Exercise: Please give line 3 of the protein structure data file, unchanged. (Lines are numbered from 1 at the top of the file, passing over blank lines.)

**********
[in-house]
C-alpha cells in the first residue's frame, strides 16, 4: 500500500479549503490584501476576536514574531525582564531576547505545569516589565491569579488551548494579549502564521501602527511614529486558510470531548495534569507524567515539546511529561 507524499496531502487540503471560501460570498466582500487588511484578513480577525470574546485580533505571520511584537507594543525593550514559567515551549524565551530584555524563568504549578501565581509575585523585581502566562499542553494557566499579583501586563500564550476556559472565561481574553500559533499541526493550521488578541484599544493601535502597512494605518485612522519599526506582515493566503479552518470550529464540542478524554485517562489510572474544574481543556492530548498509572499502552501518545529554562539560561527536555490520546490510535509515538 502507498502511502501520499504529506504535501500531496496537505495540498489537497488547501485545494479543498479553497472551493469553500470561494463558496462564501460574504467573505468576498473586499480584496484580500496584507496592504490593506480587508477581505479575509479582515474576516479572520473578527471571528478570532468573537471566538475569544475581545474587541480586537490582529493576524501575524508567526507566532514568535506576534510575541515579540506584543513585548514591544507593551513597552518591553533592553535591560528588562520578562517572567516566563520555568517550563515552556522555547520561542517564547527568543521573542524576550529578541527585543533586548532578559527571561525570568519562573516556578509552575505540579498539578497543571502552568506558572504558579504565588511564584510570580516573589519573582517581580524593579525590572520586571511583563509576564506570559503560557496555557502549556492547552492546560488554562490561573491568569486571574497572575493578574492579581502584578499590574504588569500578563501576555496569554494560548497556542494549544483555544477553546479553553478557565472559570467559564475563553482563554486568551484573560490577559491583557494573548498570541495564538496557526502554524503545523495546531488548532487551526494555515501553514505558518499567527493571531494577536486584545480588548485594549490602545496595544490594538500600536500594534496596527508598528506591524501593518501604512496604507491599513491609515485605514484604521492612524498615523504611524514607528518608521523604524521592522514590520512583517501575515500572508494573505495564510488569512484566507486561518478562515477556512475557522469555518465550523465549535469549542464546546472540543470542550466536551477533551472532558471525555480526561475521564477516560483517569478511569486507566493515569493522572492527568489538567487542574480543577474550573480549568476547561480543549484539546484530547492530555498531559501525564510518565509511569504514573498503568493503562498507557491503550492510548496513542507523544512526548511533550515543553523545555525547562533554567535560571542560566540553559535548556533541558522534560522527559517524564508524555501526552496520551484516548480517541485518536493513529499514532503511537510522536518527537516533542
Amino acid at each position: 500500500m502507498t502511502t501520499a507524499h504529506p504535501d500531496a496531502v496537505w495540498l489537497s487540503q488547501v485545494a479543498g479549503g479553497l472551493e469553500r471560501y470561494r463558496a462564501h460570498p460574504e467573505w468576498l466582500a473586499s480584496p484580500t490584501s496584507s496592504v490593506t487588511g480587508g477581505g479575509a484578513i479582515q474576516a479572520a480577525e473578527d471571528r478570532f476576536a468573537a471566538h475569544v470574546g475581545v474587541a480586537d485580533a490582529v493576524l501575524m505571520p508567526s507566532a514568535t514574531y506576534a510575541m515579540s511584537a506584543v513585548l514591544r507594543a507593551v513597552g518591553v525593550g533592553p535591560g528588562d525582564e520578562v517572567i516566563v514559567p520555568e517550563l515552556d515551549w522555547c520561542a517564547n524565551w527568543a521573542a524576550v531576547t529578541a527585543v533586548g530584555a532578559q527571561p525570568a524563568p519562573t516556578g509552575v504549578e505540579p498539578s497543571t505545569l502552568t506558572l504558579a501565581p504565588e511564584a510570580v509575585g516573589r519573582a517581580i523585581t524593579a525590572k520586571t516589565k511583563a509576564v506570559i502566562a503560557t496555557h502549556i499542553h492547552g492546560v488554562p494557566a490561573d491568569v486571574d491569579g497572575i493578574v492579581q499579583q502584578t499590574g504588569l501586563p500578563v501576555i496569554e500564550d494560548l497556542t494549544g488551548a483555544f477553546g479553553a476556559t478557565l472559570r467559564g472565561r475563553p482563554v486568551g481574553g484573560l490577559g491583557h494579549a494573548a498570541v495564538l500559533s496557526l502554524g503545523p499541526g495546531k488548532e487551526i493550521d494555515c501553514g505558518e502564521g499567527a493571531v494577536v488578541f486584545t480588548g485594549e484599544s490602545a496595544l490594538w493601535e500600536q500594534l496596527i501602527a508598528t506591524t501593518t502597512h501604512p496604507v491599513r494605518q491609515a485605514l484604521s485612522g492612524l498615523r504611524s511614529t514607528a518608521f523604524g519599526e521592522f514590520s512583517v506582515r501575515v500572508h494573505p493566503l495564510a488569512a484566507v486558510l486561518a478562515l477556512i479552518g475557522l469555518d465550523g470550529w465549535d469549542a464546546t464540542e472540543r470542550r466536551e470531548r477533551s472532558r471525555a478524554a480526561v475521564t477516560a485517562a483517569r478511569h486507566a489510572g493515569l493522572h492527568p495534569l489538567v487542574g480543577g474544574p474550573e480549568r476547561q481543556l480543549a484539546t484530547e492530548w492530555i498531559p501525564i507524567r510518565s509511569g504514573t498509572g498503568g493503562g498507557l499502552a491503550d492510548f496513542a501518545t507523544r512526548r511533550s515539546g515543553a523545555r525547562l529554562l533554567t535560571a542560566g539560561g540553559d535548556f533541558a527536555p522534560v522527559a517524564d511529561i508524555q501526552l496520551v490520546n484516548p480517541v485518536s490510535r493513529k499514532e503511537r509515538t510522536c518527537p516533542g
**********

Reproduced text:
Amino acid at each position: 500500500m502507498t502511502t501520499a507524499h504529506p504535501d500531496a496531502v496537505w495540498l489537497s487540503q488547501v485545494a479543498g479549503g479553497l472551493e469553500r471560501y470561494r463558496a462564501h460570498p460574504e467573505w468576498l466582500a473586499s480584496p484580500t490584501s496584507s496592504v490593506t487588511g480587508g477581505g479575509a484578513i479582515q474576516a479572520a480577525e473578527d471571528r478570532f476576536a468573537a471566538h475569544v470574546g475581545v474587541a480586537d485580533a490582529v493576524l501575524m505571520p508567526s507566532a514568535t514574531y506576534a510575541m515579540s511584537a506584543v513585548l514591544r507594543a507593551v513597552g518591553v525593550g533592553p535591560g528588562d525582564e520578562v517572567i516566563v514559567p520555568e517550563l515552556d515551549w522555547c520561542a517564547n524565551w527568543a521573542a524576550v531576547t529578541a527585543v533586548g530584555a532578559q527571561p525570568a524563568p519562573t516556578g509552575v504549578e505540579p498539578s497543571t505545569l502552568t506558572l504558579a501565581p504565588e511564584a510570580v509575585g516573589r519573582a517581580i523585581t524593579a525590572k520586571t516589565k511583563a509576564v506570559i502566562a503560557t496555557h502549556i499542553h492547552g492546560v488554562p494557566a490561573d491568569v486571574d491569579g497572575i493578574v492579581q499579583q502584578t499590574g504588569l501586563p500578563v501576555i496569554e500564550d494560548l497556542t494549544g488551548a483555544f477553546g479553553a476556559t478557565l472559570r467559564g472565561r475563553p482563554v486568551g481574553g484573560l490577559g491583557h494579549a494573548a498570541v495564538l500559533s496557526l502554524g503545523p499541526g495546531k488548532e487551526i493550521d494555515c501553514g505558518e502564521g499567527a493571531v494577536v488578541f486584545t480588548g485594549e484599544s490602545a496595544l490594538w493601535e500600536q500594534l496596527i501602527a508598528t506591524t501593518t502597512h501604512p496604507v491599513r494605518q491609515a485605514l484604521s485612522g492612524l498615523r504611524s511614529t514607528a518608521f523604524g519599526e521592522f514590520s512583517v506582515r501575515v500572508h494573505p493566503l495564510a488569512a484566507v486558510l486561518a478562515l477556512i479552518g475557522l469555518d465550523g470550529w465549535d469549542a464546546t464540542e472540543r470542550r466536551e470531548r477533551s472532558r471525555a478524554a480526561v475521564t477516560a485517562a483517569r478511569h486507566a489510572g493515569l493522572h492527568p495534569l489538567v487542574g480543577g474544574p474550573e480549568r476547561q481543556l480543549a484539546t484530547e492530548w492530555i498531559p501525564i507524567r510518565s509511569g504514573t498509572g498503568g493503562g498507557l499502552a491503550d492510548f496513542a501518545t507523544r512526548r511533550s515539546g515543553a523545555r525547562l529554562l533554567t535560571a542560566g539560561g540553559d535548556f533541558a527536555p522534560v522527559a517524564d511529561i508524555q501526552l496520551v490520546n484516548p480517541v485518536s490510535r493513529k499514532e503511537r509515538t510522536c518527537p516533542g